When it comes to the NHL trade deadline, anything is possible. It really is. There are moves made for both the present and future. One of those teams that will look at making a move for not only the present, but also the future, is the Boston Bruins. There is a need for a bottom-six wing, defensive depth and if possible a top-six forward with an eye toward the future at center.
If the Bruins are going to make a big splash by March 3, they will most likely need to part ways with one of their top prospects, Fabian Lysell or Mason Lohrei. There are other prospects who could be in play in the minors, but also draft picks. In order to bring in salary, they need to move out salary. If they have to move bodies out, here are four Bruins who could be traded by the deadline.
Sweeny’s first overall pick as GM at the 2015 Entry Draft was Jakub Zboril. The young defenseman has struggled recently in Boston, playing only two games since Nov. 25. Injuries cut short his one full pro season in 2020-21, and last season, his year was cut short with a knee injury against the Nashville Predators in December of 2021 that required surgery.
Last May the Bruins brought him back on a two-year contract with an average annual value (AAV) of $1.37 million. He had a good training camp and preseason and made the roster as he supplies flexibility by being able to play both sides. His struggles started at the start of the regular season and he’s been a healthy scratch for the last two months. Sending him to the Providence Bruins in the American Hockey League (AHL) is an option, but he would require clearing waivers, and a team would likely claim him. If he’s not seen as part of the future, moving him is a likely option.
Since arriving from Boston University, Matt Grzelcyk has been a steady presence on defense, but his postseasons have not been great. He is undersized at 5-foot-10 and 179 pounds, and his injury history should be a concern for Sweeney. He has three goals and 17 points this season after missing the beginning of the season recovering from offseason surgery.
He is in the third year of a four-year, $14.75 million contract with a $3.687 million cap hit. His size is a disadvantage when it comes to playoff hockey and as he has in recent postseasons, he’s not as much of a factor as he is in the regular season. In the grind of th Stanley Cup playoffs, Grzelcyk is more of a liability than he is an asset. I’m not saying he’s going to be moved, but if a left-shot defenseman goes, clearing his cap space is an option.
It is widely known that Craig Smith’s tenure in Boston has been a struggle. When he was signed in October of 2020, the Black and Gold were hoping to get the 20-goal scorer of Smith in five of his nine seasons with the Predators. It just has not worked out that way and now, moving him is what Sweeney would like to do.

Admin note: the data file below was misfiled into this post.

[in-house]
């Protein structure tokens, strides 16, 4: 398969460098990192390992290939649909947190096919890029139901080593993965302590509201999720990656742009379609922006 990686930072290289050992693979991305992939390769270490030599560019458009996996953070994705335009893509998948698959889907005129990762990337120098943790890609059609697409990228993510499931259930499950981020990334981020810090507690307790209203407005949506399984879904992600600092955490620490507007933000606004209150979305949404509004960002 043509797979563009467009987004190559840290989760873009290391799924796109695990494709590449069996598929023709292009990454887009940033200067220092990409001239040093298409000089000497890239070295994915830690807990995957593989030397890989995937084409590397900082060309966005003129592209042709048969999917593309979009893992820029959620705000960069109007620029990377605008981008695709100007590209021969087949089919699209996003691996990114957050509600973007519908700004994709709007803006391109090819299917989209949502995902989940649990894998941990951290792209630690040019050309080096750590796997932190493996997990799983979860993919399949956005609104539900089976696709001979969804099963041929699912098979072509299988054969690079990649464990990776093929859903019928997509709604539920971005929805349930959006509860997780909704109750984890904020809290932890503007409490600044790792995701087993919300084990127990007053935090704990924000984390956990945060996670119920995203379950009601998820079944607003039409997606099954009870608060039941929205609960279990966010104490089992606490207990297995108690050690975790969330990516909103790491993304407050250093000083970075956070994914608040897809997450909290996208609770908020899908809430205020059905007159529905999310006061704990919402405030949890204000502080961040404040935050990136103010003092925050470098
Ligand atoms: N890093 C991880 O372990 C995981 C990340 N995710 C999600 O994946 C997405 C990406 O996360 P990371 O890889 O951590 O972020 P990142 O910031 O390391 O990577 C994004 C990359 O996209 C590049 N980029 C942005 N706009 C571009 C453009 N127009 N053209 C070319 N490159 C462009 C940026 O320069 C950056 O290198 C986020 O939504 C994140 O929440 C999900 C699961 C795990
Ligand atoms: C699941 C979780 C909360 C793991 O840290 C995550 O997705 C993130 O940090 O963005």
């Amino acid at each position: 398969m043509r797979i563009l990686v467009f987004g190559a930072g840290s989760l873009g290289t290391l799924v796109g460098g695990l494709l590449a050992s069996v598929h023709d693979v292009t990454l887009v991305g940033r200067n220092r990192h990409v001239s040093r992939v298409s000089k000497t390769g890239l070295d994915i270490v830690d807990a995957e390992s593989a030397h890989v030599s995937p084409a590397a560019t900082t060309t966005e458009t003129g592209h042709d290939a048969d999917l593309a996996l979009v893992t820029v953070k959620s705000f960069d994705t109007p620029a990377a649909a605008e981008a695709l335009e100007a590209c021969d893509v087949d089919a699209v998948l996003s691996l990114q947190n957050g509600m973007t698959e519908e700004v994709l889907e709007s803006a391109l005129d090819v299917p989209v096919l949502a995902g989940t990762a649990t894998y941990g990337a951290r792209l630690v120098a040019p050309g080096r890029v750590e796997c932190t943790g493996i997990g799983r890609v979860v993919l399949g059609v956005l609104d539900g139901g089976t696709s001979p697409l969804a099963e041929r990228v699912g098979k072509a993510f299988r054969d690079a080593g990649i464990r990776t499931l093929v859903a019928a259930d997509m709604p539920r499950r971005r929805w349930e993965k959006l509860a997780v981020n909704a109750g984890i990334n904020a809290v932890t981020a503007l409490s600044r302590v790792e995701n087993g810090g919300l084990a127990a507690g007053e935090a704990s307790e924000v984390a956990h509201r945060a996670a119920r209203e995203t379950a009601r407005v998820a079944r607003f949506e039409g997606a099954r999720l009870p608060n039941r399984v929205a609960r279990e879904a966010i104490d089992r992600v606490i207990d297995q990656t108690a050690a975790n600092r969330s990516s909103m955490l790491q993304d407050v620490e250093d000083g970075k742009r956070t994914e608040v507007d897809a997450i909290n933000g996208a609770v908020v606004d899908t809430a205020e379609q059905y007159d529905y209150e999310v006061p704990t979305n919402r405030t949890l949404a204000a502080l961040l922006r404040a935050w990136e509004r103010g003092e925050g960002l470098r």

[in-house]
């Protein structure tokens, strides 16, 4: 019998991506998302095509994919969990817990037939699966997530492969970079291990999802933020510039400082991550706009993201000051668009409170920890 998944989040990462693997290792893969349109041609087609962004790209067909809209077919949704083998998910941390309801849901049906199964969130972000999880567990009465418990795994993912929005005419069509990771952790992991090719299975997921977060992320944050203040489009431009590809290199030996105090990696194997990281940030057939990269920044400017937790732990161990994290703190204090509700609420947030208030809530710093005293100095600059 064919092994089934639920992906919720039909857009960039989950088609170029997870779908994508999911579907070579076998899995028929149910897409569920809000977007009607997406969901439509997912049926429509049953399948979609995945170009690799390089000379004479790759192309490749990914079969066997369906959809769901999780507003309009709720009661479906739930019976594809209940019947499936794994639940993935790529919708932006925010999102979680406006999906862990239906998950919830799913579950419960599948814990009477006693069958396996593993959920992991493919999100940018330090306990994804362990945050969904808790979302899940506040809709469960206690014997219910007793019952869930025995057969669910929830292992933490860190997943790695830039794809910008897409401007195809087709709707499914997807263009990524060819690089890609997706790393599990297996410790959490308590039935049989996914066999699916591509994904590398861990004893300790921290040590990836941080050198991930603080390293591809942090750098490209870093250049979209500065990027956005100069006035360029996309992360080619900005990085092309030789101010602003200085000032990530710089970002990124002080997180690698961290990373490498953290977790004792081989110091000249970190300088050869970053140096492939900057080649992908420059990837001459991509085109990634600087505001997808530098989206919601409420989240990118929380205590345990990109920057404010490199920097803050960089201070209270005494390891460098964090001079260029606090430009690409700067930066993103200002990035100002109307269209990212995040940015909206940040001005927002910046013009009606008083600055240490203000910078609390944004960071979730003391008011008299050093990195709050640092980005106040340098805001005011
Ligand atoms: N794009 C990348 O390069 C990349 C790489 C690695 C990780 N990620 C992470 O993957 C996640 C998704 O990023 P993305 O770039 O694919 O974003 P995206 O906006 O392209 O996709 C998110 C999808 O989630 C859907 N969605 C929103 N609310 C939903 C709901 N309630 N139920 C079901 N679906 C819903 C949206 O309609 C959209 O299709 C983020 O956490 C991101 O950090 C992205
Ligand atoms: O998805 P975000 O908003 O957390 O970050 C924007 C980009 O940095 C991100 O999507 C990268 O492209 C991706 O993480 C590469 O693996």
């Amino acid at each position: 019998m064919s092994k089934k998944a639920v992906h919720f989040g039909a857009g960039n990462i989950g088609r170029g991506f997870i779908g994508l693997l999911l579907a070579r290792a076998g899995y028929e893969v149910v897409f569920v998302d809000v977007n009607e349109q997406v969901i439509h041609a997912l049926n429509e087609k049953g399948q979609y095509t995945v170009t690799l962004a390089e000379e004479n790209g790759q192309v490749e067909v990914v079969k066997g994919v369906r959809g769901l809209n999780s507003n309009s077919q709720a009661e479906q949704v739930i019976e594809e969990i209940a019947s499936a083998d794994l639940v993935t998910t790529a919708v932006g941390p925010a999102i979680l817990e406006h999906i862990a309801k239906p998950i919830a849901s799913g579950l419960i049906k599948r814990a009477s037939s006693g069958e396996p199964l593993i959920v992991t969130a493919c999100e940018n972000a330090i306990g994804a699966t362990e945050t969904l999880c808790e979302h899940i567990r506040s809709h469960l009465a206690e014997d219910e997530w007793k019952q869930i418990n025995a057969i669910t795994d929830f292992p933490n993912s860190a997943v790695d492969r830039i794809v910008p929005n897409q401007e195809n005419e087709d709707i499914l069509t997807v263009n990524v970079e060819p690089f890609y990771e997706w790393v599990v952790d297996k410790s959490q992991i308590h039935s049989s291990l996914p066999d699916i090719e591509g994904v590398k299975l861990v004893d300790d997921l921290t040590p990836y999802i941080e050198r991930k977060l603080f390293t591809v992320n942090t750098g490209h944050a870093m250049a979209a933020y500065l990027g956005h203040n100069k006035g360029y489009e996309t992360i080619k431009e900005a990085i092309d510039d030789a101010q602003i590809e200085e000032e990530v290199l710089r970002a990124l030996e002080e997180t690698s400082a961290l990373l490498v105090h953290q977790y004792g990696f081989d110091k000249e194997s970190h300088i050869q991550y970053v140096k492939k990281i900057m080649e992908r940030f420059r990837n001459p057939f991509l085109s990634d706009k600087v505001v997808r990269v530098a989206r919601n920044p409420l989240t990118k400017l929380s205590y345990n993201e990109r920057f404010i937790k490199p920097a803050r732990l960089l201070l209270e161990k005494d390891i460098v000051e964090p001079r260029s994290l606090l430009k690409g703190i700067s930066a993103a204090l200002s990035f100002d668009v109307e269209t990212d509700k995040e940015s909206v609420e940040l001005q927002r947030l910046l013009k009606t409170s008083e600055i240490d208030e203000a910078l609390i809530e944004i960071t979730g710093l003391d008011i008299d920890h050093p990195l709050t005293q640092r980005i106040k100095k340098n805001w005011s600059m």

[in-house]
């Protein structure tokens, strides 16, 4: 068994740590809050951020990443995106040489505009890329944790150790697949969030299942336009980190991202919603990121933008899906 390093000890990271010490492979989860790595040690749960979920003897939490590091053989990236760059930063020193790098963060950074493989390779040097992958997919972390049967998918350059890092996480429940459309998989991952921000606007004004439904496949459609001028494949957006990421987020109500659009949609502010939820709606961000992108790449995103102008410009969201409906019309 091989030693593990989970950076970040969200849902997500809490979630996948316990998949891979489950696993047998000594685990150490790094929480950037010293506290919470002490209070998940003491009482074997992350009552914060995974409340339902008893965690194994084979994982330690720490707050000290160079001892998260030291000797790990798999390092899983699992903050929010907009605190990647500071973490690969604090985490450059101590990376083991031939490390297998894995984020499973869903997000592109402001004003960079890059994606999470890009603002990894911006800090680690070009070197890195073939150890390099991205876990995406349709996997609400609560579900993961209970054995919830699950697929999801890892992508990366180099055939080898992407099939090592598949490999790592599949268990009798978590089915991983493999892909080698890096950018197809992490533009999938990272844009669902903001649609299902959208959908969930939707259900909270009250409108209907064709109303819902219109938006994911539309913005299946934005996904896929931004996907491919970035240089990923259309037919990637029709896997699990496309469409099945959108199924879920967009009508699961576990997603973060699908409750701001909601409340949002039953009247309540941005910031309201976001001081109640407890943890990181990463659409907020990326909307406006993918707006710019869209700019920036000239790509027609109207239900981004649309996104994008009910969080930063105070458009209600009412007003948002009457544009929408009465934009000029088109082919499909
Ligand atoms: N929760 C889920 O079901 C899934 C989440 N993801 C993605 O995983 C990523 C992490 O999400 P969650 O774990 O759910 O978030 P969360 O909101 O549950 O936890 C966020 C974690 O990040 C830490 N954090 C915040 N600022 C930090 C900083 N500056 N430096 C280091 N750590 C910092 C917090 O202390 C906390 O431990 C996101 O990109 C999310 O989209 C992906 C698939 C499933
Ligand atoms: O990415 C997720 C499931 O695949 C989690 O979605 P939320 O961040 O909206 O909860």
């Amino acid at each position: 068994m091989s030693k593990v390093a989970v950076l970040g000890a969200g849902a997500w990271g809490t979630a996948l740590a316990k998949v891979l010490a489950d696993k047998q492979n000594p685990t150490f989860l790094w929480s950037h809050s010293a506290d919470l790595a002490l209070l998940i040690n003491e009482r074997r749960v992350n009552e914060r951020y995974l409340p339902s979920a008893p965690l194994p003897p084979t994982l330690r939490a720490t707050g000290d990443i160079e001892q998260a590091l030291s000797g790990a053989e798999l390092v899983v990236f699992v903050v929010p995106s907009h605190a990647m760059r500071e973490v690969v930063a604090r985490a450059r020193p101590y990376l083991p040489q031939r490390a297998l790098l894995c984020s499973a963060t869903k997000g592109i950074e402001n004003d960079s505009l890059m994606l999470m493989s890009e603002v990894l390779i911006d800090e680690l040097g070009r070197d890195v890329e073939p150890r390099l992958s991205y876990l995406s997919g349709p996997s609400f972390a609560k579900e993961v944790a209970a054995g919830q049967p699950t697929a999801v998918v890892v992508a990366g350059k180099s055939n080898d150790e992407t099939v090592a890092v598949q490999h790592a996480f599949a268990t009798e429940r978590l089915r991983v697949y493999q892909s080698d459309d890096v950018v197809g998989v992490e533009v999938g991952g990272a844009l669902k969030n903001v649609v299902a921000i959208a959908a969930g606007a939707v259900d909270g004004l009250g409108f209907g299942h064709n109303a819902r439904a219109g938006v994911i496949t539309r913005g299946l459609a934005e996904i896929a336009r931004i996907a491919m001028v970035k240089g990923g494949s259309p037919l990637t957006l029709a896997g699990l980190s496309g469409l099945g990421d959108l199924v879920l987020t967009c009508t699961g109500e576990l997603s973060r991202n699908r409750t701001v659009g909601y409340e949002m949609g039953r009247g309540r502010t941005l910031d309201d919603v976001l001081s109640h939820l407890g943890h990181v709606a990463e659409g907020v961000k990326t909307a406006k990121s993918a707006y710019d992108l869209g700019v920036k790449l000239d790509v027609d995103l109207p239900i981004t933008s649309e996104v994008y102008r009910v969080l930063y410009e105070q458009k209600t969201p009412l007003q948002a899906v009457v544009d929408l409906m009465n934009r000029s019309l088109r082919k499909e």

He is in the final year of a three-year contract that carries a $3.1 million average annual value (AAV). The Bruins are paying a lot of money for a top-six forward with just two goals. He is in the top six because of Jake DeBrusk’s injury, but regardless of where Jim Montgomery has moved him, it’s just not clicked or worked out. His effort has never come into question, he just has no luck in finishing and his frustration has shown at different times this season. A change of scenery would do him good and moving him might force Sweeney into spicing up a deal to include a prospect or pick. Whatever it takes, moving him free’s up a chunk of cap space.
Since November, Mike Reilly has been buried in the AHL with Providence, but he has another year remaining on his contract for 2023-24 with an AAV of $3 million. He has been placed on waivers multiple times this season and gone unclaimed, which means getting a team to take him is going to take some creativity.
Like Smith, a prospect or draft pick would have to be included, but a team looking for an offensive left-shot defenseman might be inclined to acquire him with one more year with team control. After being acquired from the Ottawa Senators in April of 2021, his offensive skill supplied the Bruins with a needed puck-moving defenseman. Still, since signing that summer, it’s been a struggle for him to find consistent time in the lineup under former coach Bruce Cassidy and Montgomery.
With five weeks until the trade deadline, there are going to be a lot of discussions between Sweeney and other GM’s. Adding to the NHL’s best team record-wise would give them the depth needed for the grind of what they hope will be a deep run. Other teams in the Eastern Conference are going to add and if the Bruins want to keep pace, parting ways with current roster players is almost a must.